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Entitled Fabergé in London: Romance and Revolution, a celebration of the craftsmanship and extravagance of the work from the Russian goldsmith Carl Fabergé that will take place at The V&A Museum in London from November 20 until May 8, a fitting location for priceless treasures to be shared. It is an equally fitting city to present his work which has gripped the British since he opened his branch in London in 1903. Through the late 19th century until the fall of the Romanov dynasty in the early 20th century, the brand drew upon a global clientele composed of the aristocrats, royalty and members of the high society of the day. Though the Russian Revolution halted operations of the London branch in 1917, his legacy continues. Fabergé’s popularity and presence proves to be resurgent once again.

The collection will take its spectators on a visual journey with three sections, each dedicated to a particular aspect of his brand’s past. Viewers may be dazzled by the opulence of the artifacts. The first section reflects on the significant role that the Romanov family had in Fabergé’s imperial beginnings and his artistry. Personalised prized possessions once held as gifts by the family, made from fine materials such as rock crystal and rose-cut diamond, will be open for visitors to appreciate their splendour.

The second section artfully highlights the century long stronghold Fabergé has retained among the haut monde of the United Kingdom. Gifts given to British elites of the day including a notebook for Queen Victoria and hardstone portraits of Kind Edward’s and Queen Alexandra’s animals reared on the Sandringham Estate plunge attendees into the heart of the royal household at the time. Intricate detailing, exceptional craftsmanship and lavish gems incorporated in the designs allow those with a keen eye to grasp sentiments and passion exchanged between the ménage and their entourage.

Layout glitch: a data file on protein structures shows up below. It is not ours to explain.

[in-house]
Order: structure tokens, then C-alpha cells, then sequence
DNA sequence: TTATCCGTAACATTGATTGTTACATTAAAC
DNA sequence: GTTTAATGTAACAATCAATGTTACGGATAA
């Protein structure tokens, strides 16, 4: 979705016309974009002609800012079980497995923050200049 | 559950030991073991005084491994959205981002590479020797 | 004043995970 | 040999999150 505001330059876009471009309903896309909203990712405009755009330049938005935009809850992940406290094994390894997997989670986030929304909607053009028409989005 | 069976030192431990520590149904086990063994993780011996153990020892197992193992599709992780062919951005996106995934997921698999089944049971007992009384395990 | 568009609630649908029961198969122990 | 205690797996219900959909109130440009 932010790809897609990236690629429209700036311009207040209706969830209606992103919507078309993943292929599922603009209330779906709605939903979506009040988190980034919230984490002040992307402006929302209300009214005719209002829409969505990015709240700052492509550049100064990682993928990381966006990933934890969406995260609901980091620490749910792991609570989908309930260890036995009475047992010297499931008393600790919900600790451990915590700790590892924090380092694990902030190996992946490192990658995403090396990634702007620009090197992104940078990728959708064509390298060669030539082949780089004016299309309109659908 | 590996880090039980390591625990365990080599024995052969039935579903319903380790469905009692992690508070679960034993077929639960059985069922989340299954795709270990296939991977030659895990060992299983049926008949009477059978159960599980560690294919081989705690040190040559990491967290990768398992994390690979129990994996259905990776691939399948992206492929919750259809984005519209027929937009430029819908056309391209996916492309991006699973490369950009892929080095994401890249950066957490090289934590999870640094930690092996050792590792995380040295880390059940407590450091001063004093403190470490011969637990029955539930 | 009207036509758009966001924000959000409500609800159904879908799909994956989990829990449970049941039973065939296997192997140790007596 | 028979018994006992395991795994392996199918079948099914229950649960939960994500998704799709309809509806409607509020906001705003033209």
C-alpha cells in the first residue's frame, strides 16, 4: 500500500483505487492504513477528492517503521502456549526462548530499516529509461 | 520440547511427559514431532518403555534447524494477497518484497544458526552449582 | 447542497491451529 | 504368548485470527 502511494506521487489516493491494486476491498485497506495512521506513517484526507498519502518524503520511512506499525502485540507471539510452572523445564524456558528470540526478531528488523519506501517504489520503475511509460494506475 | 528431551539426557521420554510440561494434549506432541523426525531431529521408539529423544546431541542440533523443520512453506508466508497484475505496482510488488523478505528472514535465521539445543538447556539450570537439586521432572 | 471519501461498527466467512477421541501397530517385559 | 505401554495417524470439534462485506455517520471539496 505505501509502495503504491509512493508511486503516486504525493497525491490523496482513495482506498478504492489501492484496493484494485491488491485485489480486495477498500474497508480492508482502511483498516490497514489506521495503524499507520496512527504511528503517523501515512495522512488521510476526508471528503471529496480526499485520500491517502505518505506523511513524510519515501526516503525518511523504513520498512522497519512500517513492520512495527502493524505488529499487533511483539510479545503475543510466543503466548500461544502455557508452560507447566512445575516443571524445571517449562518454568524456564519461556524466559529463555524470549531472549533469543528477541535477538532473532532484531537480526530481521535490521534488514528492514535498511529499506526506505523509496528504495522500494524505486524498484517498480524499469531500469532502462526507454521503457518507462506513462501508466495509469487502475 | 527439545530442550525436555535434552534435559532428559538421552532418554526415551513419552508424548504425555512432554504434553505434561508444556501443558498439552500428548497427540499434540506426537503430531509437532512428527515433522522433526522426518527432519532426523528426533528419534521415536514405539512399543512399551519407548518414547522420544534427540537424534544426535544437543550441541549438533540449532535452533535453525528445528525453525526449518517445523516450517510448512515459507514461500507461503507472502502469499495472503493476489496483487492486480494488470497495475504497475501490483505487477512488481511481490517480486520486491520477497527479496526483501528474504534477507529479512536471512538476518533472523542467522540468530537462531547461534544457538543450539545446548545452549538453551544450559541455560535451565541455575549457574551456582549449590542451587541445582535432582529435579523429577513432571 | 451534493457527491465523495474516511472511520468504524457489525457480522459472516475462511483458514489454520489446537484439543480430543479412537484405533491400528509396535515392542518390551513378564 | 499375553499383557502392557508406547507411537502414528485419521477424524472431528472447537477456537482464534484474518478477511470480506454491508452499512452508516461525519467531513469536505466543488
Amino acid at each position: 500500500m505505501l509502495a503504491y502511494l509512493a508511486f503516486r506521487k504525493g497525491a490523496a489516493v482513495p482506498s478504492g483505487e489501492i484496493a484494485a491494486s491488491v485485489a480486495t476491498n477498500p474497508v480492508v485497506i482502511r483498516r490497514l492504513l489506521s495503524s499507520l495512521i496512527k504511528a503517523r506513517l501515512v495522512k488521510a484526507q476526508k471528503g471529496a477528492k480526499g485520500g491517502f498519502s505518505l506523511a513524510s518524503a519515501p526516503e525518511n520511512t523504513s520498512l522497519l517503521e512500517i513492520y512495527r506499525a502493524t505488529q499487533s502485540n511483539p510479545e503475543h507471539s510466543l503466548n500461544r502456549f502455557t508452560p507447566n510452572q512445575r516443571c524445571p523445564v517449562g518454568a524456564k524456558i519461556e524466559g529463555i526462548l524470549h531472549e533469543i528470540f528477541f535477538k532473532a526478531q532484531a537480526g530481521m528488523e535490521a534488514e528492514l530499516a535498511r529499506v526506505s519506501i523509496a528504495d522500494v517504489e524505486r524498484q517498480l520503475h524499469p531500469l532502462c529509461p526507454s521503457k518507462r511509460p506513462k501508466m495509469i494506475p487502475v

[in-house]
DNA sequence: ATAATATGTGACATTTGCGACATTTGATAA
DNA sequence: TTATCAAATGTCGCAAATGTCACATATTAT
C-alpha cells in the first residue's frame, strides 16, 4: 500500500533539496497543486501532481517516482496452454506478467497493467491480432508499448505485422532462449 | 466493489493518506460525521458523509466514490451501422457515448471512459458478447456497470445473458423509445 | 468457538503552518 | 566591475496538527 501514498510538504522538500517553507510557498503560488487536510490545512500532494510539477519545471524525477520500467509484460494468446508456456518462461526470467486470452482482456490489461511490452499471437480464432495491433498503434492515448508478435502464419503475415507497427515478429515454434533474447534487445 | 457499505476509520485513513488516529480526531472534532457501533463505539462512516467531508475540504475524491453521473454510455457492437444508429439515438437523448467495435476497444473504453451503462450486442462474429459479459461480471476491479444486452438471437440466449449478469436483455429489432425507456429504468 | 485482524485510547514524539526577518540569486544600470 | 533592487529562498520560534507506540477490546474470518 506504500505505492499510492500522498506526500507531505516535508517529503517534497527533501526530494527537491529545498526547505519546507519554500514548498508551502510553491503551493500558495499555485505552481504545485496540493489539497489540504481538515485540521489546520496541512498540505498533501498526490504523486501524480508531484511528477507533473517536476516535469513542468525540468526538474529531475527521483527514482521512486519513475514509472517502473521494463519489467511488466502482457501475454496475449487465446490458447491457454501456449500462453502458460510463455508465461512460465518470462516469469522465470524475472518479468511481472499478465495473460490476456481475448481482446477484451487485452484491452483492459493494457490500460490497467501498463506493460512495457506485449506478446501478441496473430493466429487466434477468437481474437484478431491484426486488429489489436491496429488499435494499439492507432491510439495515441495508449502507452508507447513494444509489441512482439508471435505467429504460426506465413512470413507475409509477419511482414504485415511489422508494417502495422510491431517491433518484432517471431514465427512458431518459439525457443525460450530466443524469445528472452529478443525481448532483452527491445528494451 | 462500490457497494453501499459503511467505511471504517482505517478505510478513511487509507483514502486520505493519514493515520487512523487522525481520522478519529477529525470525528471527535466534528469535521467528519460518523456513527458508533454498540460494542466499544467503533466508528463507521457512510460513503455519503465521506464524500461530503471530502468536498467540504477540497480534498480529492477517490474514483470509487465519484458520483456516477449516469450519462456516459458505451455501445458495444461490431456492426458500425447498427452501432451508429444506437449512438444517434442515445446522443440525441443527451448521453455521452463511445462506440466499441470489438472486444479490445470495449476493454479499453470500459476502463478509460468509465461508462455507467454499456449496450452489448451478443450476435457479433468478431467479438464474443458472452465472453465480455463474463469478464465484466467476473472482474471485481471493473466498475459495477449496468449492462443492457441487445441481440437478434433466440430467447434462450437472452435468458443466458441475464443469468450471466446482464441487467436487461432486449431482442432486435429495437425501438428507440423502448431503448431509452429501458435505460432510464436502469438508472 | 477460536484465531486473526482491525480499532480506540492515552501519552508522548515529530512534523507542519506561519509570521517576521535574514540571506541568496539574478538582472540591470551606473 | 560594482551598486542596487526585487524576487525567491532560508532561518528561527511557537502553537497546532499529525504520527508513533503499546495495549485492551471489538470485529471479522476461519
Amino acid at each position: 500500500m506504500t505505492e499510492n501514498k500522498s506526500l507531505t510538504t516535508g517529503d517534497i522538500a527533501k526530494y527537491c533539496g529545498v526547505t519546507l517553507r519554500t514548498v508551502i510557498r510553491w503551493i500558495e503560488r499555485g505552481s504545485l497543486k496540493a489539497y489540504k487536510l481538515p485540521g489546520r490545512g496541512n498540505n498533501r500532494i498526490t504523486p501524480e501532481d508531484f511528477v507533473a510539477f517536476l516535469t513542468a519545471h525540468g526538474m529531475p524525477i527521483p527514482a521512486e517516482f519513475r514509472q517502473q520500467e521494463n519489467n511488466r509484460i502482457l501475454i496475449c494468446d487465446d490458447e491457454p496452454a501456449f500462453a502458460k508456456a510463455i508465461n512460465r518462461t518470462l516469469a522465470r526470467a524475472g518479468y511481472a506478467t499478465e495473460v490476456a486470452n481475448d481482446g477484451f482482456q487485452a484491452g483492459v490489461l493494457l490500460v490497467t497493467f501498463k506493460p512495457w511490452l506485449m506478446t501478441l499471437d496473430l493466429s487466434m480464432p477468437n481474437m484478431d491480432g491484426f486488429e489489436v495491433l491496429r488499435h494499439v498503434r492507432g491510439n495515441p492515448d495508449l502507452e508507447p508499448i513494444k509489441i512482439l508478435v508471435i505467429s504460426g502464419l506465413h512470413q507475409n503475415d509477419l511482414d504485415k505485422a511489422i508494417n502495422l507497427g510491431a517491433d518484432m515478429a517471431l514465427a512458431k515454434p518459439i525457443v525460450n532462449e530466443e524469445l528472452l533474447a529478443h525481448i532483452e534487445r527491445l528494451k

With justified pomp and circumstance, the final section commemorates Fabergé’s legacy through a collection of his acclaimed Imperial Easter Eggs, several of which will make their first appearance in the UK. Steeped in history, imperial eggs once made for the Russian Tsars will be open for the public to see. The display gives viewers a chance to immerse themselves in a world of magnificence, surrounded by priceless pieces which few have been able to see. The exhibition seeks to preserve the historical connection between the Romanov Dynasty, British Royalty and the jeweller himself by incorporating Empress Alexandra Feodorovna’s Basket of Flowers Egg into the collection.

Alexander Benjamin

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